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For residential school survivors, the hurt comes back

The Story


Eva Cardinal still cries when she remembers seeing an older girl punished and humiliated at her residential school. Classmates were forced to pin the girl down on a table as a nun beat her. The hurts of the past are coming back to Cardinal and thousands of other residential school survivors as the churches that ran the schools begin to apologize. But as a CBC reporter learns, the survivors say the apologies are too little, too late.

Medium: Television
Program: Alberta Newshour
Broadcast Date: March 15, 1991
Guests: Eva Cardinal, Maggie Hodgson, Everett Soop
Reporter: Rick Boguski
Duration: 7:26

Did You know?


• Students were subject to all kinds of abuse in residential schools. Emotional abuse, such as denigrating a student's native heritage, was common. Many survivors of both sexes have also reported physical and sexual abuse.

• Even when abuse wasn't present, the living conditions often bordered on neglect: poor nutrition, inadequate clothing, cold buildings and heavy physical labour.

• Other details of life in the residential schools highlight the dehumanizing treatment by authorities. In many schools, students were referred to by numbers instead of their names. Boys' hair was cut short -- a confusing experience for those who came from cultures where shorn hair was a sign of mourning. Children who tried to run away and were caught were beaten in front of their peers.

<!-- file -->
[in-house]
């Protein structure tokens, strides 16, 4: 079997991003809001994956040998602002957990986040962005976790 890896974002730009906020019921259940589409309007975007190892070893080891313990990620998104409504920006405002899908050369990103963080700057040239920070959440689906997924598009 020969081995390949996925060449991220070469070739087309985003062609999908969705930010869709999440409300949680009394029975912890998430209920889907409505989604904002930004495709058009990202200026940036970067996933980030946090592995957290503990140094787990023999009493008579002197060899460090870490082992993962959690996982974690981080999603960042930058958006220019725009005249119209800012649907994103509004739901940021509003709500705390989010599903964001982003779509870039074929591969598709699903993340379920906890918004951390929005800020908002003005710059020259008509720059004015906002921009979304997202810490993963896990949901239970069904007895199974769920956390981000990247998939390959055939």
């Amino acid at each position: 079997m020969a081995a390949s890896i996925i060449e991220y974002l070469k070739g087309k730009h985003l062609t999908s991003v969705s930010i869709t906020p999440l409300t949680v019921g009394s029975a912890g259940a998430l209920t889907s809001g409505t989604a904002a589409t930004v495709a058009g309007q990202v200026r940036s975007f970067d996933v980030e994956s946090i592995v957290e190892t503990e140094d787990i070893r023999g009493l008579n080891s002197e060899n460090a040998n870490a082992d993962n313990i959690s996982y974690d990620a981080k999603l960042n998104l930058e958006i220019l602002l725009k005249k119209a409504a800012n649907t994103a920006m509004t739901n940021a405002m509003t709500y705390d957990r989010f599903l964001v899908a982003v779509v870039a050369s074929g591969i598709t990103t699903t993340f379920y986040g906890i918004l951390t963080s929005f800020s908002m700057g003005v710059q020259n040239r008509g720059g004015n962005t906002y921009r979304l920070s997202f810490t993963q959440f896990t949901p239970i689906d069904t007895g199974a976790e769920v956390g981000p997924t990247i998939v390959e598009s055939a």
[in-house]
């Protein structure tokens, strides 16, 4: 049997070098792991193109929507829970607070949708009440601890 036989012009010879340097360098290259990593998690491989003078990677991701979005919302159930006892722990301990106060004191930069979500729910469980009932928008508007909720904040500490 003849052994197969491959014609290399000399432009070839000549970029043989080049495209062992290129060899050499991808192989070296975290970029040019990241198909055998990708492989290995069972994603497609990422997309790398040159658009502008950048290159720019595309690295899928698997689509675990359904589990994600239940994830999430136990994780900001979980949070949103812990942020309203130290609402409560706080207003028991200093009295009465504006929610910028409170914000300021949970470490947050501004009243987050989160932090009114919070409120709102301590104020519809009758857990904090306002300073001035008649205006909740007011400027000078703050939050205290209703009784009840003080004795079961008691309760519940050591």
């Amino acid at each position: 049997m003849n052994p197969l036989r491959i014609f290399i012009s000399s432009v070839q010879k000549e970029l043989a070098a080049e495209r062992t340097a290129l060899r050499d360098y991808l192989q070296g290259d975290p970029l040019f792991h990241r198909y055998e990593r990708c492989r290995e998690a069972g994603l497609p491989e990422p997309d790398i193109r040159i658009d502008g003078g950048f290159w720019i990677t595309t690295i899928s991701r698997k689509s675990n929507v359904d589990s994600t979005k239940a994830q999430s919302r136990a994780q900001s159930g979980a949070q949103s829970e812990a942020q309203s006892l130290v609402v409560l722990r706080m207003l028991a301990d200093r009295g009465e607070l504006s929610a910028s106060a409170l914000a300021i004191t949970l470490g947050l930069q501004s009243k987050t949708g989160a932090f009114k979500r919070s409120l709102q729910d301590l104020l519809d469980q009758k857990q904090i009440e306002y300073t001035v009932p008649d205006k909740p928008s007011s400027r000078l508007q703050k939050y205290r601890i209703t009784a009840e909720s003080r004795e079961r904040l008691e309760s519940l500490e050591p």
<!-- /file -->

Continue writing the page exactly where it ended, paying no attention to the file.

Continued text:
• Everett Soop, seen in this clip, was an editorial cartoonist and newspaper columnist who attended an Alberta residential school until Grade 5. He completed high school off the reserve -- one of the first of his generation of Blood Indians to do so. Soop received a cultural scholarship from the Department of Indian Affairs and took courses in art and journalism at universities in Alberta and Utah. He died in 2001, aged 58, of muscular dystrophy.


More

A Lost Heritage: Canada's Residential Schools more